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The Human "Cochlear Battery" - Claudin-11 Barrier and Ion Transport Proteins in the Lateral Wall of the Cochlea.

ABSTRACT: Background: The cochlea produces an electric field potential essential for hair cell transduction and hearing. This biological "battery" is situated in the lateral wall of the cochlea and contains molecular machinery that secretes and recycles K+ ions. Its functioning depends on junctional proteins that restrict the para-cellular escape of ions. The tight junction protein Claudin-11 has been found to be one of the major constituents of this barrier that maintains ion gradients (Gow et al., 2004; Kitajiri et al., 2004a). We are the first to elucidate the human Claudin-11 framework and the associated ion transport machinery using super-resolution fluorescence illumination microscopy (SR-SIM). Methods: Archival cochleae obtained during meningioma surgery were used for SR-SIM together with transmission electron microscopy after ethical consent. Results: Claudin-11-expressing cells formed parallel tight junction lamellae that insulated the epithelial syncytium of the stria vascularis and extended to the suprastrial region. Intercellular gap junctions were found between the barrier cells and fibrocytes. Conclusion: Transmission electron microscopy, confocal microscopy and SR-SIM revealed exclusive cell specialization in the various subdomains of the lateral wall of the human cochlea. The Claudin-11-expressing cells exhibited both conductor and isolator characteristics, and these micro-porous separators may selectively mediate the movement of charged units to the intrastrial space in a manner that is analogous to a conventional electrochemical "battery." The function and relevance of this battery for the development of inner ear disease are discussed.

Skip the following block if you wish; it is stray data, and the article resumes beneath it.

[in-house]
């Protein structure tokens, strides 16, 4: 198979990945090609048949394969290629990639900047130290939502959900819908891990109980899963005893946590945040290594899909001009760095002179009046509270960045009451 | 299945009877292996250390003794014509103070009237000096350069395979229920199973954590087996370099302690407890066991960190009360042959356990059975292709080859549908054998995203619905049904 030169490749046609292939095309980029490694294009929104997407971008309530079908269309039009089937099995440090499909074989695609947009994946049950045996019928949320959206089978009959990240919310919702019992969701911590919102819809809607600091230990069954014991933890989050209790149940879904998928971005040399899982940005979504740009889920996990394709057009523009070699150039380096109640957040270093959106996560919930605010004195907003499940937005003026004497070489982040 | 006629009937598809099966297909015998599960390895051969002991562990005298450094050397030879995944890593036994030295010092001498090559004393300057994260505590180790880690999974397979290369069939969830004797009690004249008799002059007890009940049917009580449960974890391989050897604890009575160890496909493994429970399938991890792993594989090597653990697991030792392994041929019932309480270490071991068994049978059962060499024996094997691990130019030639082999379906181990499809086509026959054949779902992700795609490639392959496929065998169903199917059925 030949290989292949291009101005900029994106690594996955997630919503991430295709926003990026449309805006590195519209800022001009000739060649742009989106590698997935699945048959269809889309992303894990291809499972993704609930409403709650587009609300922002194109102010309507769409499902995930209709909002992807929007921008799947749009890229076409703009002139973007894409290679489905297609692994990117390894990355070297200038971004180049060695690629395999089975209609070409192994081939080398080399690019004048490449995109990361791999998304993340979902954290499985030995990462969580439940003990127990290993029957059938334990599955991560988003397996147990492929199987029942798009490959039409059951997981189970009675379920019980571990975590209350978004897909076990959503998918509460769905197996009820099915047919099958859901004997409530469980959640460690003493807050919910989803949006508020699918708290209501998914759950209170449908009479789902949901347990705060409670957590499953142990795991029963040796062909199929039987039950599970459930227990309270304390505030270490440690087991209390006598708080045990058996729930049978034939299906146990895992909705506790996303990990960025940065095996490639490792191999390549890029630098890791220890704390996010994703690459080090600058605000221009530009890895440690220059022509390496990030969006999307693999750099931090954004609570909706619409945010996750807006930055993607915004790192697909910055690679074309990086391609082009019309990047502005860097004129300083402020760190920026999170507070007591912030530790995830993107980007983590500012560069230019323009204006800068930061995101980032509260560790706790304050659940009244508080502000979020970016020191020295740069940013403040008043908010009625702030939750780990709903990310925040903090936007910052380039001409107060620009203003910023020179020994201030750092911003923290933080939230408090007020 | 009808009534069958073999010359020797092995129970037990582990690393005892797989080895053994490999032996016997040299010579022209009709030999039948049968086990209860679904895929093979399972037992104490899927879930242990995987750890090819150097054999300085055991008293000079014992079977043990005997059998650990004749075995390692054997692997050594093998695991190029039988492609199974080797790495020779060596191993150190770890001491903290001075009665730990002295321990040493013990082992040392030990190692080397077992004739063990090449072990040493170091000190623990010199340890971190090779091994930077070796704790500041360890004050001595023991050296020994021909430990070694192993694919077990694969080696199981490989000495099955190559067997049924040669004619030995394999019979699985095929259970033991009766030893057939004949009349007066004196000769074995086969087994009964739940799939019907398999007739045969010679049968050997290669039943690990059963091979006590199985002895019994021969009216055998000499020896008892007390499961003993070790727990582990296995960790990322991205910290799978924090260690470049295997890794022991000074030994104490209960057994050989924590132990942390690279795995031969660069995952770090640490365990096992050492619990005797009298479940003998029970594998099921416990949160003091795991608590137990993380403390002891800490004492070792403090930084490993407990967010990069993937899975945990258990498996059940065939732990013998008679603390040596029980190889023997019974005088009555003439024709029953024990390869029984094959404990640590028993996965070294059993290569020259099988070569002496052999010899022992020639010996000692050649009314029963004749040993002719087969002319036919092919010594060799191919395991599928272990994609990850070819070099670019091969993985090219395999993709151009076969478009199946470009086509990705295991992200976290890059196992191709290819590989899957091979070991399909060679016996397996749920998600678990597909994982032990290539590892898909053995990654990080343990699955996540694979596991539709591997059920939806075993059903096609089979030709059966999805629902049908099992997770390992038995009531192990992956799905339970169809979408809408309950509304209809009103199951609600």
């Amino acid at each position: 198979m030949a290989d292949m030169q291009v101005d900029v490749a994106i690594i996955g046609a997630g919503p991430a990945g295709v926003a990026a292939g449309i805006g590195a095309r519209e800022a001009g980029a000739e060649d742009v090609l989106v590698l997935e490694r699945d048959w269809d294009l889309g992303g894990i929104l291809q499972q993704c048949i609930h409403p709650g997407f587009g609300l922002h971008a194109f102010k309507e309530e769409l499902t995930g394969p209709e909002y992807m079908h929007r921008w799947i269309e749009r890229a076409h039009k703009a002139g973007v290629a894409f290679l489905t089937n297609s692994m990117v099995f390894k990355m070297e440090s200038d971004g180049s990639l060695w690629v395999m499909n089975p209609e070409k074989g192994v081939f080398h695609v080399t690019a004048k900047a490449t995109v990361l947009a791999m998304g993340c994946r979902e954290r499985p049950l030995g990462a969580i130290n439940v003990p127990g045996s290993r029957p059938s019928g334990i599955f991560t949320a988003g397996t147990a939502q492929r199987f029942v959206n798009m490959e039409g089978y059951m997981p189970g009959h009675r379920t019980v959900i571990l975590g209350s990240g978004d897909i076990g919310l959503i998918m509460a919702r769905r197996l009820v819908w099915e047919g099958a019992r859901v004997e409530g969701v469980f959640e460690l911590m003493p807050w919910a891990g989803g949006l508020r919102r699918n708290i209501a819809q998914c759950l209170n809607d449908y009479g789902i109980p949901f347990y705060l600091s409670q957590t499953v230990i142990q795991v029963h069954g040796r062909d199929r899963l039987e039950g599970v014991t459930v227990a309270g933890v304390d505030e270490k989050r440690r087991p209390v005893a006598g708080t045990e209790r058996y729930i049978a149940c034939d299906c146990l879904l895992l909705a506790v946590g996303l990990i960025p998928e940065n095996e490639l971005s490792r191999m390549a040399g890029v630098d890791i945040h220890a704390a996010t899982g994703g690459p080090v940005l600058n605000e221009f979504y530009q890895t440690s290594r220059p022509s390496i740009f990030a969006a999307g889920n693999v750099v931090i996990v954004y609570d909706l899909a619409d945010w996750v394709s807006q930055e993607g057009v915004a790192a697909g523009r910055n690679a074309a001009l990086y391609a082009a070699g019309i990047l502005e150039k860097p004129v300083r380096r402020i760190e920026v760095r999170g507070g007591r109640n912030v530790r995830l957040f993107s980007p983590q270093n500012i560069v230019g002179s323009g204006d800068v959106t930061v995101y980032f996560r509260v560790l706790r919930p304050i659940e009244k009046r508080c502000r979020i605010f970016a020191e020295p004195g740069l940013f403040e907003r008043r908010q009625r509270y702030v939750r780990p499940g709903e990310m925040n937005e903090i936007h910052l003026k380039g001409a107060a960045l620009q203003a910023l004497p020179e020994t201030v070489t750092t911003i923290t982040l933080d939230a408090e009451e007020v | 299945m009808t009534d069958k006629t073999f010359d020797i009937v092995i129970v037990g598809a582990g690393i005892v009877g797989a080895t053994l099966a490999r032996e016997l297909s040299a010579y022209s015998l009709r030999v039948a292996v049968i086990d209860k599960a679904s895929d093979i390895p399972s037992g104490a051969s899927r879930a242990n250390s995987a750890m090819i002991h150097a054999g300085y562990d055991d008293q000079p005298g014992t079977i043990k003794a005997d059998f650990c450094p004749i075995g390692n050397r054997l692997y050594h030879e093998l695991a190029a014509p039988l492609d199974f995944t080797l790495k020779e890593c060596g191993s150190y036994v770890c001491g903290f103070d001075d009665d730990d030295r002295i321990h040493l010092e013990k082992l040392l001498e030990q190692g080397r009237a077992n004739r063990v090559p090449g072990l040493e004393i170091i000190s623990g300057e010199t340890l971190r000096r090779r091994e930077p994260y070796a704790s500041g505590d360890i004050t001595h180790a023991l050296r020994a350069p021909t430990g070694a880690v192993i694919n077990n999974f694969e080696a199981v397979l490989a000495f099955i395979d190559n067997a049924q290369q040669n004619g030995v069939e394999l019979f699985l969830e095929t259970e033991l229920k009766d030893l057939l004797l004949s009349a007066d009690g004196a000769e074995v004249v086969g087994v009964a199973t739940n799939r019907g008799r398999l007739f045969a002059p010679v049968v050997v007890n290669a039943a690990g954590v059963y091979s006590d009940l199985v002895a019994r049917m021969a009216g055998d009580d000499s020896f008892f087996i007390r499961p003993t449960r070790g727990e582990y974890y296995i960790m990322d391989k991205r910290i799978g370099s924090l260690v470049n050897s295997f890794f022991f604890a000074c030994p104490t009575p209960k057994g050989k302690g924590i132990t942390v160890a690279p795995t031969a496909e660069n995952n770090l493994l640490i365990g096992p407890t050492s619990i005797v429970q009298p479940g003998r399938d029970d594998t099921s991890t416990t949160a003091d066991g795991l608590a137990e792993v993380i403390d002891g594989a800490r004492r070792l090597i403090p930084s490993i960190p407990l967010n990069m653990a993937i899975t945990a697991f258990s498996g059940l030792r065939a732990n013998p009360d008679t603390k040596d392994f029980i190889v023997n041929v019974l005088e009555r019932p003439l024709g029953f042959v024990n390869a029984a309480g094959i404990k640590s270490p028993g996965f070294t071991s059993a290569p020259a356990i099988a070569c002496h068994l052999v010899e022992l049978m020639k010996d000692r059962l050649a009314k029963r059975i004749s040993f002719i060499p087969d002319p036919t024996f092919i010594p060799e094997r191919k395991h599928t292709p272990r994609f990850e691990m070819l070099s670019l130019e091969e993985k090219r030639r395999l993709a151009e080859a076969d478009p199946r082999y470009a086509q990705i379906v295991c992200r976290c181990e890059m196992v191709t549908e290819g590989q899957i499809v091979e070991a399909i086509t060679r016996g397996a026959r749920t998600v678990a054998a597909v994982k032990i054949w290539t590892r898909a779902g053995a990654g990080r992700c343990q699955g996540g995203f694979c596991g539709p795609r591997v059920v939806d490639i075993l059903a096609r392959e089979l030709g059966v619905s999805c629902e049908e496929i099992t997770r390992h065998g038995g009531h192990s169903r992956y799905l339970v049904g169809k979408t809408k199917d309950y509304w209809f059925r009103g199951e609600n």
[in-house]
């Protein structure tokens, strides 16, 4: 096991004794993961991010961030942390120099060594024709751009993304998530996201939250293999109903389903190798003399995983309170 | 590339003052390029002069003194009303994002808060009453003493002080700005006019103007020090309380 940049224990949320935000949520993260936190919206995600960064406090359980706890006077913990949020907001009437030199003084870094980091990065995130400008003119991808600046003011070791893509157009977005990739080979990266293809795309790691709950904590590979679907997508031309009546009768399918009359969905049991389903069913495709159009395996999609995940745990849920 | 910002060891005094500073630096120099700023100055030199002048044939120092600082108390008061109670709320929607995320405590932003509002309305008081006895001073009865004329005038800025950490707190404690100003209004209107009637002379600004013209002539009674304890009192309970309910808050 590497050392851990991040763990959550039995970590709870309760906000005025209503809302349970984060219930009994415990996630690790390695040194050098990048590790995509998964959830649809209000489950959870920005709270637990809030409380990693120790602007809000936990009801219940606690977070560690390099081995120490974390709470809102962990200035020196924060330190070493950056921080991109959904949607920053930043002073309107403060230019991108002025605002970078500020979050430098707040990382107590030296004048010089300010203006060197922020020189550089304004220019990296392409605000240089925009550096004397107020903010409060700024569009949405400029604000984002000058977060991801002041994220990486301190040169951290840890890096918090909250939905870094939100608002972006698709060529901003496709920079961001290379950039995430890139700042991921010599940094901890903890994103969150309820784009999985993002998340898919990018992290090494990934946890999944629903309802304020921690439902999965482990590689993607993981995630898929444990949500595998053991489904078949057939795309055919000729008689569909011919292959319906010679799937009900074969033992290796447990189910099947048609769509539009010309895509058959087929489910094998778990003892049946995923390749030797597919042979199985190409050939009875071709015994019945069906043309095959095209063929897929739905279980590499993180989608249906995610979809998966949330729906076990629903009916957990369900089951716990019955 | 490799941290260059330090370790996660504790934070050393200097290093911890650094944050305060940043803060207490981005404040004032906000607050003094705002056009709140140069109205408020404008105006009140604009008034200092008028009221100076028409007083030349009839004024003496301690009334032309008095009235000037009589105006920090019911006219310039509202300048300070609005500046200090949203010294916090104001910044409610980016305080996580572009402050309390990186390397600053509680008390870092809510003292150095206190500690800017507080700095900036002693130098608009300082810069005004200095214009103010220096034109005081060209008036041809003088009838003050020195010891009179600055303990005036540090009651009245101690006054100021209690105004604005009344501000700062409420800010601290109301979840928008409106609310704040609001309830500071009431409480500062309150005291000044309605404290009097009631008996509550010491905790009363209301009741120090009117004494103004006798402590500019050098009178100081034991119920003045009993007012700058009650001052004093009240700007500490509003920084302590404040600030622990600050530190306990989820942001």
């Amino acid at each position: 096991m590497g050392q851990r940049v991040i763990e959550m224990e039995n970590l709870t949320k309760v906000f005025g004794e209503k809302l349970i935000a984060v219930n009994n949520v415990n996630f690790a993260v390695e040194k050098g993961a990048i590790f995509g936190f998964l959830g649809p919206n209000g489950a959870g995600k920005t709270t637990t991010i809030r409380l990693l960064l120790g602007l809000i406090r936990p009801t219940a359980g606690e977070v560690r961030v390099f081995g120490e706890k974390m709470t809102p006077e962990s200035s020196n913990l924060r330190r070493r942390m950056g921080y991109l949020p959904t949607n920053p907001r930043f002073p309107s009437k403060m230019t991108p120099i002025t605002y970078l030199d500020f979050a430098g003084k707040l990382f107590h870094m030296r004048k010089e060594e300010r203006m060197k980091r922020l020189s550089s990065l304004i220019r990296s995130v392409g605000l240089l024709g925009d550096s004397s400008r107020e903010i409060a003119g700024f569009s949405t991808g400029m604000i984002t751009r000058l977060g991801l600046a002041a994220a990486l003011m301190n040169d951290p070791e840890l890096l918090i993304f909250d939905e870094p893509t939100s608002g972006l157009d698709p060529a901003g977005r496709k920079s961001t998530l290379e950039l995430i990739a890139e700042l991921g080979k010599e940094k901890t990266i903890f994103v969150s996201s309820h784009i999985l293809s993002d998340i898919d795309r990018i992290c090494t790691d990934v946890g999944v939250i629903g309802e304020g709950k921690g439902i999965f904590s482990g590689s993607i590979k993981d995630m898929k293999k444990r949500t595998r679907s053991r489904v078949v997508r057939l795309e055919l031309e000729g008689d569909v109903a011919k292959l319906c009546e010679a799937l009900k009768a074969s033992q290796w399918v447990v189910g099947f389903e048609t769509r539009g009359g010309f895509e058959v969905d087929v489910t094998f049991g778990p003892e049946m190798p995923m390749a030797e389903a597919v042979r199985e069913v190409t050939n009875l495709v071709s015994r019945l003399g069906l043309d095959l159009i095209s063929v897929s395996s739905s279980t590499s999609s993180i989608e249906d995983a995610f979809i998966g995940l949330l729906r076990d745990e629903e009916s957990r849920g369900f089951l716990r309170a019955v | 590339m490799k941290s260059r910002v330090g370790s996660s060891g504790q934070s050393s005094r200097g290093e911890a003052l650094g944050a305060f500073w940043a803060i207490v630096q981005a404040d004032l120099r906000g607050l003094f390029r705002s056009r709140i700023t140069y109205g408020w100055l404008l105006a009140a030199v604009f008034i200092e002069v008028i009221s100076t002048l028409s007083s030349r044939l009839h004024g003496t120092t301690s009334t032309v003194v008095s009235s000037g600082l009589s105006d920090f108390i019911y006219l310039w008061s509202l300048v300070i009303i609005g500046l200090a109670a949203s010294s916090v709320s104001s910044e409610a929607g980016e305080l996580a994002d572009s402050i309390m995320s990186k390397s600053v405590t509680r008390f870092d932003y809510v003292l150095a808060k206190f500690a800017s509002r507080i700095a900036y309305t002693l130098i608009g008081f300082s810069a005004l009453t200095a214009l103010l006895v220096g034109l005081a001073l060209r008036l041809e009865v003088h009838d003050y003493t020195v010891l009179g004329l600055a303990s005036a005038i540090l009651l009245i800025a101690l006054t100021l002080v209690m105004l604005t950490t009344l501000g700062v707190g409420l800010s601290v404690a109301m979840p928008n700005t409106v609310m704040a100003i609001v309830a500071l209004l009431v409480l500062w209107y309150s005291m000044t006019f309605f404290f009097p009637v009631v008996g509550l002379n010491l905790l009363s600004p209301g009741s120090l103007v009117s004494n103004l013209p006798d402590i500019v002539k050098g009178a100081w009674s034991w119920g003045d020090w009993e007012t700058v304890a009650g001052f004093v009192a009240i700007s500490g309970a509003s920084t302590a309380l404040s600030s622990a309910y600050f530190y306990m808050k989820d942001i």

PROVIDER: S-EPMC5554435 | BioStudies | 2017-01-01

REPOSITORIES: biostudies

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